Sea scorpions slashed victims with swordlike tails | Science News

SUPPORT SCIENCE NEWS

Science News is a nonprofit.

Help us keep you informed.


How Bizarre

Sea scorpions slashed victims with swordlike tails

New fossil suggests the body part was used for fighting, swimming

By
11:00am, May 30, 2017
sea scorpion illustration

EN GARDE!  Ancient sea scorpions (one illustrated) may have used serrated, swordlike tails for swimming or as weaponry.

Ancient sea scorpions were hacks.

Some of the marine creatures had a thin, serrated spine on the tip of their tail — and that tail was surprisingly flexible, based on a 430-million-year-old fossil found in Scotland. Slimonia acuminata may have had the range of motion to strike large predators and prey, researchers report online April 18 in American Naturalist.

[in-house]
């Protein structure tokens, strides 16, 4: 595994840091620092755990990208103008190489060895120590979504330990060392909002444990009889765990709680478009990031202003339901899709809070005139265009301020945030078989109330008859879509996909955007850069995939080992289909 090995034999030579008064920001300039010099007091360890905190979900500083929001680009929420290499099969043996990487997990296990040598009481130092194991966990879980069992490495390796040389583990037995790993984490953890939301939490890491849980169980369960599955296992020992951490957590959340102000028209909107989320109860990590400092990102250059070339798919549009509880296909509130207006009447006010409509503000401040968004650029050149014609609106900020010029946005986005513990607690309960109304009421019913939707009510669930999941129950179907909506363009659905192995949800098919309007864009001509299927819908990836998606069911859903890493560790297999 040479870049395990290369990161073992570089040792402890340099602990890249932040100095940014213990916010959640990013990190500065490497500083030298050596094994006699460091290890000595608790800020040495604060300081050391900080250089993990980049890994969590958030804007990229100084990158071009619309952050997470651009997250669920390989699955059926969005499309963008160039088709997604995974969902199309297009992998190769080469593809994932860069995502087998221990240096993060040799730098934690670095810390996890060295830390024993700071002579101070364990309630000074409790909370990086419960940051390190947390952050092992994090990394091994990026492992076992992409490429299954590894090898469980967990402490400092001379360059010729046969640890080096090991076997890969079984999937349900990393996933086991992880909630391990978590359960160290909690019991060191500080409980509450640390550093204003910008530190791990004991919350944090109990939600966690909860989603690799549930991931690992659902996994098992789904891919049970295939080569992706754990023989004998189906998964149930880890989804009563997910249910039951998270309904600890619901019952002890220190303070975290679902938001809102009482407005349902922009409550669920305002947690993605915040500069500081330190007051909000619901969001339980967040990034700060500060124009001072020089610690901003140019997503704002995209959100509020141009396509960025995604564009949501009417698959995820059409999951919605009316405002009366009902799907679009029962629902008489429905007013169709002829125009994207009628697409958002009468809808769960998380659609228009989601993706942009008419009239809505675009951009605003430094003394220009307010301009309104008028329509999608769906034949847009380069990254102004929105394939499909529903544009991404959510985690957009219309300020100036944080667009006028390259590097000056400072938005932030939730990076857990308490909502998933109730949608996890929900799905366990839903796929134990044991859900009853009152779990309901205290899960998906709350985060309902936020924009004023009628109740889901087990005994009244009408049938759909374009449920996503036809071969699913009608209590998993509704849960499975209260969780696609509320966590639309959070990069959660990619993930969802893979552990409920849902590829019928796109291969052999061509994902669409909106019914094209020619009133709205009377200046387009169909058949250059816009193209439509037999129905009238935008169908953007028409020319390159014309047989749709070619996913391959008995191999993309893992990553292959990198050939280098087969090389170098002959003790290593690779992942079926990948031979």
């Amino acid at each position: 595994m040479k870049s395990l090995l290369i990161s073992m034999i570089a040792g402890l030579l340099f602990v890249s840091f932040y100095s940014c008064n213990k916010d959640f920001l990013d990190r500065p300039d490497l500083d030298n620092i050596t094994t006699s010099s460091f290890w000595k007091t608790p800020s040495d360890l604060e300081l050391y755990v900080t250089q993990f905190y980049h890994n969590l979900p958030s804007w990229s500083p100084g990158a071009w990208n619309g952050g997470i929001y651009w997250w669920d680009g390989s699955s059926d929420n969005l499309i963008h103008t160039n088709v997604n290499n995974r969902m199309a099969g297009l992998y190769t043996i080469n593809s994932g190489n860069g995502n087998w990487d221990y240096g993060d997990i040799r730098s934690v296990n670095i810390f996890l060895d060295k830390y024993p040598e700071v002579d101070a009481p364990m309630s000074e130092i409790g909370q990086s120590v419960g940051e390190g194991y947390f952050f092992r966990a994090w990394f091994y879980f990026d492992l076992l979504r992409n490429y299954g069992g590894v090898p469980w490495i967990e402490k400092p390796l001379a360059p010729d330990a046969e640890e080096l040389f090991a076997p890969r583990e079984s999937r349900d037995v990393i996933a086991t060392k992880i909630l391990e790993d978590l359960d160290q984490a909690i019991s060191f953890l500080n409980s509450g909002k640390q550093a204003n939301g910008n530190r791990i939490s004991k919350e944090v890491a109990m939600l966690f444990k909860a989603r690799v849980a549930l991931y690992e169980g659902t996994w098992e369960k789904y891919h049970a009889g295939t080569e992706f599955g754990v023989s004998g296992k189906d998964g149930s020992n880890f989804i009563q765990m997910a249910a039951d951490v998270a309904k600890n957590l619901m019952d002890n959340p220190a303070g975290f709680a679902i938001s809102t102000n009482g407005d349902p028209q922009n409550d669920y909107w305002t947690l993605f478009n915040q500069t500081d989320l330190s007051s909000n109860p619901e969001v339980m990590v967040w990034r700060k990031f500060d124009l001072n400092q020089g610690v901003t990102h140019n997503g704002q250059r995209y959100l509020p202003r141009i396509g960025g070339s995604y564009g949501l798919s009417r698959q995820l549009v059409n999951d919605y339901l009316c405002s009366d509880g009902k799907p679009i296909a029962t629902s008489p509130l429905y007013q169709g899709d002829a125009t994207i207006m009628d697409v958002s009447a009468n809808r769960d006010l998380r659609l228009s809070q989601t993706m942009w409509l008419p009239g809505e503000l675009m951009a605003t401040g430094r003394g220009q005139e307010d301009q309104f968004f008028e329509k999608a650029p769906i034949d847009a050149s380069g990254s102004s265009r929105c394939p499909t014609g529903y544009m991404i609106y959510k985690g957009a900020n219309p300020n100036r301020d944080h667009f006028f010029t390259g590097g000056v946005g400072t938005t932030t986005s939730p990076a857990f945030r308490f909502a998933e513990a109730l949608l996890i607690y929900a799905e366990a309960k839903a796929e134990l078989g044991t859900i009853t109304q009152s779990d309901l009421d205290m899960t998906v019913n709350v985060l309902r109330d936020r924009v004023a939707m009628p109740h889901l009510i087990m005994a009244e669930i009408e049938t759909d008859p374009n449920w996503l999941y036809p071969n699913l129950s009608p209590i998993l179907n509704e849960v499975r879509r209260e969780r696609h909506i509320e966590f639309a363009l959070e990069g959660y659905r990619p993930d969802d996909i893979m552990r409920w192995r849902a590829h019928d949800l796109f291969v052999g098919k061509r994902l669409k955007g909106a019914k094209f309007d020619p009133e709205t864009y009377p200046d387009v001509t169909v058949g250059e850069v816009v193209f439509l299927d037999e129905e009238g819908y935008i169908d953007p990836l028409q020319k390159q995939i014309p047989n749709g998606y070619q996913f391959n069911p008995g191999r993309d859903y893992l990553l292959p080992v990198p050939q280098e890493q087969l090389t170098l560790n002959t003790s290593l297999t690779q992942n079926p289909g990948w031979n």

Scientists had thought that the ancient animals largely used their tails for swimming, primarily flapping them up and down like today’s lobsters and shrimp do and, to a limited degree, side to side like a rudder. But the tail on the new, well-preserved fossil curls dramatically to the side — a flexibility not seen in other sea scorpion specimens.

Story continues after image

This article is only available to Science News subscribers. Already a subscriber? Log in now. Or subscribe today for full access.

Get Science News headlines by e-mail.

More from this issue of Science News

From the Nature Index Paid Content